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What Oil Does My Car Take? 4 Oil Types and When to Use Them

Car Mechanic Putting Car Oil

Maybe you’re trying to save a few bucks and complete your oil change yourself, or perhaps you’re completing the first oil change on a vehicle that’s new to you. Either way, the last thing that you want to do is mess it up by getting the wrong oil.

But how do you know what oil goes into your car? Moreover, how do you know which type of oil is best for your vehicle? We understand the struggle, and that’s why we created this comprehensive guide to walk you through everything that you need to know to do the job right the first time.

divider 5 How to Tell What Kind of Oil Your Car Takes (4 Steps)

When you’re changing your vehicle’s oil, there are a few different ways that you can find out which oil is the correct choice.

1. Check the Owner’s Manual

The owner’s manual has everything that you need to know about your vehicle, especially when it comes to the right fluids to use and maintenance intervals. So, if you still have your vehicle’s owner’s manual, it’s the first place that you want to check.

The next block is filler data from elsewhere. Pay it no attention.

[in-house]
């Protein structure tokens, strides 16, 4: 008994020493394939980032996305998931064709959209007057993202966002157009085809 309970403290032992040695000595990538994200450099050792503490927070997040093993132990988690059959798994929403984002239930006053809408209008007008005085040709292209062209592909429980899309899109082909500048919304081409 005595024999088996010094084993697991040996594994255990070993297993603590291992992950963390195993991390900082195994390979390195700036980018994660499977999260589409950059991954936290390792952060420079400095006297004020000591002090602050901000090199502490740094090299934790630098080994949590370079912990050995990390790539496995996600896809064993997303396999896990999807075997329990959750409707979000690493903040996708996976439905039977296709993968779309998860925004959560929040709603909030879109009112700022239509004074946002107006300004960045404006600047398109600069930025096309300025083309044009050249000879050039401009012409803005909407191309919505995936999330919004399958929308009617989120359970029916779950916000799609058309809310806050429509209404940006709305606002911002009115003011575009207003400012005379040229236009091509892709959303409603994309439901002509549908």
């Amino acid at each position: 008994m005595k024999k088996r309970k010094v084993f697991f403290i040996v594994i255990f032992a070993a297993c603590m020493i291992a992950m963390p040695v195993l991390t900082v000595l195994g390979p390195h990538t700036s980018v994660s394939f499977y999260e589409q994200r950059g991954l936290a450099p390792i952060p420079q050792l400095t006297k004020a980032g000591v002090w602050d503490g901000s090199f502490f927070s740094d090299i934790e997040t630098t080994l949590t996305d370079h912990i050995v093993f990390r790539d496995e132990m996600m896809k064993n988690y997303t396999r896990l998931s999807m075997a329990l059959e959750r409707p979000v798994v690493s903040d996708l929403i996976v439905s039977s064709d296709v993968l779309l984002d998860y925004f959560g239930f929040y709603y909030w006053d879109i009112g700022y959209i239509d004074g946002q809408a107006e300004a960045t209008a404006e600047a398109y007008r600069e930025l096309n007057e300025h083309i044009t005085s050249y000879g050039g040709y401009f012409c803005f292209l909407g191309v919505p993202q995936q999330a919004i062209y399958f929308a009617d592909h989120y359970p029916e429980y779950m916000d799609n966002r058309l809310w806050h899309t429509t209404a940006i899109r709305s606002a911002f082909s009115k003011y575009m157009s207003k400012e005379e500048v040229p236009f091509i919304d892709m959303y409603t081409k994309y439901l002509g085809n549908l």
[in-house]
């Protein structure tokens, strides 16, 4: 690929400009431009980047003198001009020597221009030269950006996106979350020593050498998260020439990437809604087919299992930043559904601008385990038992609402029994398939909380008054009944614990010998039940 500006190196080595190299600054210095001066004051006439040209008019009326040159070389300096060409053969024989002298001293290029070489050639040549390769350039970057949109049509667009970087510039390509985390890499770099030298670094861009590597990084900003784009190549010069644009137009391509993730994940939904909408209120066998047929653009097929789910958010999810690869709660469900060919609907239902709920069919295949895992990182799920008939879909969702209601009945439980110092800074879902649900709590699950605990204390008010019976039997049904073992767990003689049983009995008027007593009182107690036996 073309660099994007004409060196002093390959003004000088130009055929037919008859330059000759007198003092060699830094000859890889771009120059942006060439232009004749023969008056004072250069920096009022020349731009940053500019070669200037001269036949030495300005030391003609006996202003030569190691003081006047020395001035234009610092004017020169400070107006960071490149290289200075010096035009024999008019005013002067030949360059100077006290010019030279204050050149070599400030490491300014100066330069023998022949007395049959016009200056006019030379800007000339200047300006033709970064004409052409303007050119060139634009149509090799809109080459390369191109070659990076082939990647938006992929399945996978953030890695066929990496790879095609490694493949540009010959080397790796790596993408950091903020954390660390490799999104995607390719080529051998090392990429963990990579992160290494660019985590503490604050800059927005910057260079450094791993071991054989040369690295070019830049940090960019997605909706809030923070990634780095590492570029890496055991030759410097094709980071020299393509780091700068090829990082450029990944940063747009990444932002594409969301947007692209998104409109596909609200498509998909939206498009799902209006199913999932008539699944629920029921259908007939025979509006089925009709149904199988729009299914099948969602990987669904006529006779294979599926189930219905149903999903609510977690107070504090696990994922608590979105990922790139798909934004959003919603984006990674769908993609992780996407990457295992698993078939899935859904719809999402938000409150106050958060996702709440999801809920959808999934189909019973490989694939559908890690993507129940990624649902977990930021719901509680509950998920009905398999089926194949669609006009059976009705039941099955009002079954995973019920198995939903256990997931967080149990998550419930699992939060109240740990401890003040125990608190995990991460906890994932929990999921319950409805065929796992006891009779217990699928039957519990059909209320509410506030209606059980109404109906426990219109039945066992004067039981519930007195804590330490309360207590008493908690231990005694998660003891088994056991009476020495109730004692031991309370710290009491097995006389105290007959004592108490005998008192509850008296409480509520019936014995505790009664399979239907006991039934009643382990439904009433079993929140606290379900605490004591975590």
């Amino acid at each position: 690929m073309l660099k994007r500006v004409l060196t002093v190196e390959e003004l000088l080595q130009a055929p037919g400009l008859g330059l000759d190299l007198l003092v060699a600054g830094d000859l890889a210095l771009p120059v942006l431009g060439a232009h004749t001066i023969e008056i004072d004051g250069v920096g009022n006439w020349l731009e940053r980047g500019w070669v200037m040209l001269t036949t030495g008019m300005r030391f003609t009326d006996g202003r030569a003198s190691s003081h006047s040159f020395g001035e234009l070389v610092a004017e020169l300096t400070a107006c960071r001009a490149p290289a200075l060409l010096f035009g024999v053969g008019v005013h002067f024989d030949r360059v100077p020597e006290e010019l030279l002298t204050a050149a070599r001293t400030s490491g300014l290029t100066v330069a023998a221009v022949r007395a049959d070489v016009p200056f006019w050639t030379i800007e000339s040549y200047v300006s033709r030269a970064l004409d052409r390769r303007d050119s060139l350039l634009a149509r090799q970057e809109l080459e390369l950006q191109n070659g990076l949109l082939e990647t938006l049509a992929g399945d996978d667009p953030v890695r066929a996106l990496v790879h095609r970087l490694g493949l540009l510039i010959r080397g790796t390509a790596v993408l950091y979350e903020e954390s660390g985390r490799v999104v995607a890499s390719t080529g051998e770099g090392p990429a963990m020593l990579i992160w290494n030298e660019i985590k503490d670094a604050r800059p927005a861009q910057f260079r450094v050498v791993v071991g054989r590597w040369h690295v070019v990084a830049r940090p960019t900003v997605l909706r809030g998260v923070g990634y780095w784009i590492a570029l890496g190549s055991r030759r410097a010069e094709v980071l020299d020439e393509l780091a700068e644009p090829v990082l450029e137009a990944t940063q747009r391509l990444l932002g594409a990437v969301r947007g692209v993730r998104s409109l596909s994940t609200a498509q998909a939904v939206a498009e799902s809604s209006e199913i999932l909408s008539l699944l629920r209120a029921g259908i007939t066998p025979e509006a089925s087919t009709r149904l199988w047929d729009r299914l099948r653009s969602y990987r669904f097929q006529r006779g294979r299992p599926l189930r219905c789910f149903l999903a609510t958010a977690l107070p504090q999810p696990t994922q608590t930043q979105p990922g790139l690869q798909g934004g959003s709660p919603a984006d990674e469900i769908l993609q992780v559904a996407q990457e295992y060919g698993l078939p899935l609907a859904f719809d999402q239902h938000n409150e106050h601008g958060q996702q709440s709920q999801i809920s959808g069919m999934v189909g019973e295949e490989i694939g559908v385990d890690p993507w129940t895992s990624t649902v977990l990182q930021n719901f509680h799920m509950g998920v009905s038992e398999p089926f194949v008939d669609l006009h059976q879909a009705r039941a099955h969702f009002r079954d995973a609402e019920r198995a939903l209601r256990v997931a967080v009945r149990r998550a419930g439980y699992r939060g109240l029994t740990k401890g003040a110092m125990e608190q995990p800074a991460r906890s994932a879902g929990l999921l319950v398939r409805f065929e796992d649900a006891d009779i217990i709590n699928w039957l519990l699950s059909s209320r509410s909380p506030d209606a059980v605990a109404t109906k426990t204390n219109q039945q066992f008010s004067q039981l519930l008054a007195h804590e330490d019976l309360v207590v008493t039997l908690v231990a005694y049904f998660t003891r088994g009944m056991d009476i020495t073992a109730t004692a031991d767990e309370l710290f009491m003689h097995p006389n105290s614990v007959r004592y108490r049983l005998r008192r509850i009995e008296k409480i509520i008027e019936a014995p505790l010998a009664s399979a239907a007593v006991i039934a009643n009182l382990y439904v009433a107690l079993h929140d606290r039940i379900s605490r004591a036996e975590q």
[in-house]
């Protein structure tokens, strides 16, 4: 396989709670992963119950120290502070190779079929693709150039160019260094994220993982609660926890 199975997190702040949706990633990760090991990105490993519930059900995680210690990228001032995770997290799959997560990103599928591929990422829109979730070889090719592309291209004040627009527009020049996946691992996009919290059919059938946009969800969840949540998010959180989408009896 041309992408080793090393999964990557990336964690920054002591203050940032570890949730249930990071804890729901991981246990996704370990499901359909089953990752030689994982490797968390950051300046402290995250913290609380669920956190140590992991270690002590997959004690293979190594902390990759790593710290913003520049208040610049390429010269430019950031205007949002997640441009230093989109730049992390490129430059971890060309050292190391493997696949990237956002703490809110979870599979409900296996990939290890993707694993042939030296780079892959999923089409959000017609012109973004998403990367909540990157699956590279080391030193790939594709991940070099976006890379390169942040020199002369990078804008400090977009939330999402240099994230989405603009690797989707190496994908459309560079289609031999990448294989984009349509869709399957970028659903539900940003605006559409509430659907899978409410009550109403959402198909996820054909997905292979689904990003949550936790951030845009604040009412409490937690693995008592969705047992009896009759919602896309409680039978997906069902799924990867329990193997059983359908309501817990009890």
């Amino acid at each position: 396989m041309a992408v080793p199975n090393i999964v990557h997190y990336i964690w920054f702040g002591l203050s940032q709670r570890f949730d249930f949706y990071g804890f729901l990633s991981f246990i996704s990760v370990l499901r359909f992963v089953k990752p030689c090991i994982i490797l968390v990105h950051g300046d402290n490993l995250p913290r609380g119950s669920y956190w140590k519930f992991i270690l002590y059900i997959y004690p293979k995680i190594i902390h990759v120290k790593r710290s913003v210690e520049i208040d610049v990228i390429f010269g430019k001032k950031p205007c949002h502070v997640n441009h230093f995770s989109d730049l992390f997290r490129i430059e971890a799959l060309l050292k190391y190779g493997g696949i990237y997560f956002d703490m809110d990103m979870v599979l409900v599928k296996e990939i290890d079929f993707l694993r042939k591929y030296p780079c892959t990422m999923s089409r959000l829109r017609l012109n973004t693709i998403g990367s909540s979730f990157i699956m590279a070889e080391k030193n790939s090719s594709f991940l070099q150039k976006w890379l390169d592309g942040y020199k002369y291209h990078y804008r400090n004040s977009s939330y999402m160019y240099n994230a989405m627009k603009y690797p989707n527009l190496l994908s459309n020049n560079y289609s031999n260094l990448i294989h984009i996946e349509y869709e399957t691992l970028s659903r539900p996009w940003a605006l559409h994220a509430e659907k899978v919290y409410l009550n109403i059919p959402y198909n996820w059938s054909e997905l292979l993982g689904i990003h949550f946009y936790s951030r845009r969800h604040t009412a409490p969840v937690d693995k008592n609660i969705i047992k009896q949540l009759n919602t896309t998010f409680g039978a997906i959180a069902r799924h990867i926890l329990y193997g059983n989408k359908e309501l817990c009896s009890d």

It’ll tell you the recommended oil type by weight and viscosity, and it’ll often state if you should use a different type of oil depending on the climate that you’re in. But if you don’t have the owner’s manual, don’t worry, there are plenty of other ways that you can figure it out.

2. Check Under the Hood

red sportscar with open hood and doors
Image Credit: Michelle_Raponi, Pixabay

Many vehicle manufacturers put the recommended oil type for the vehicle in one of the most obvious spots to find it: right under the hood. It’s often on top of the oil cap, or sometimes it’s on a small sticker on the underside of the hood.

So, if you don’t have the owner’s manual, pop the hood and look around — the answer might be closer than you think.

3. Call the Dealership

salesman giving car keys to buyer
Image Credit: 89stocker, Shutterstock

Some people only think about the dealership when it comes to purchasing a car or dropping one off for repairs, but the truth is that they can be far more helpful than that. If you don’t know what kind of oil your vehicle takes, you can call up their service department and ask.

They work on the vehicles all day, so they know exactly what kind of oil should go in them. Don’t be afraid to reach out and ask!

4. Reach Out to an Auto Parts Store